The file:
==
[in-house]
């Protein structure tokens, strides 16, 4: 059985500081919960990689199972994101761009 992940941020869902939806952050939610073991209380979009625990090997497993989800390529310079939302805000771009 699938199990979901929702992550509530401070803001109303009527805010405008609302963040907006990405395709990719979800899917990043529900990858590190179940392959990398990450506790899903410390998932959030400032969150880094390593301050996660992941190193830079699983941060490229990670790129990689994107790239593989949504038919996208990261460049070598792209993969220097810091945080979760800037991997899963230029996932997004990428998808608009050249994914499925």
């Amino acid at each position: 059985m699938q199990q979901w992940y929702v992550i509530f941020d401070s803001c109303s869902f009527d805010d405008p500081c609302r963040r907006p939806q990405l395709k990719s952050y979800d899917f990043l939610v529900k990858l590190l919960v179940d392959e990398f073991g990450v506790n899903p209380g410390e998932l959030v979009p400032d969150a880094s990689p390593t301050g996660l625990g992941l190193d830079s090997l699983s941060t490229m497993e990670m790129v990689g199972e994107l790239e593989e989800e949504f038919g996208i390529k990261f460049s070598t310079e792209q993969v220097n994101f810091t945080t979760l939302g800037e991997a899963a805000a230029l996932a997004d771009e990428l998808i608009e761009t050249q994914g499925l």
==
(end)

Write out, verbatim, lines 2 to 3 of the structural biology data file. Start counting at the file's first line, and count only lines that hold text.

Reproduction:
């Protein structure tokens, strides 16, 4: 059985500081919960990689199972994101761009 992940941020869902939806952050939610073991209380979009625990090997497993989800390529310079939302805000771009 699938199990979901929702992550509530401070803001109303009527805010405008609302963040907006990405395709990719979800899917990043529900990858590190179940392959990398990450506790899903410390998932959030400032969150880094390593301050996660992941190193830079699983941060490229990670790129990689994107790239593989949504038919996208990261460049070598792209993969220097810091945080979760800037991997899963230029996932997004990428998808608009050249994914499925």
């Amino acid at each position: 059985m699938q199990q979901w992940y929702v992550i509530f941020d401070s803001c109303s869902f009527d805010d405008p500081c609302r963040r907006p939806q990405l395709k990719s952050y979800d899917f990043l939610v529900k990858l590190l919960v179940d392959e990398f073991g990450v506790n899903p209380g410390e998932l959030v979009p400032d969150a880094s990689p390593t301050g996660l625990g992941l190193d830079s090997l699983s941060t490229m497993e990670m790129v990689g199972e994107l790239e593989e989800e949504f038919g996208i390529k990261f460049s070598t310079e792209q993969v220097n994101f810091t945080t979760l939302g800037e991997a899963a805000a230029l996932a997004d771009e990428l998808i608009e761009t050249q994914g499925l």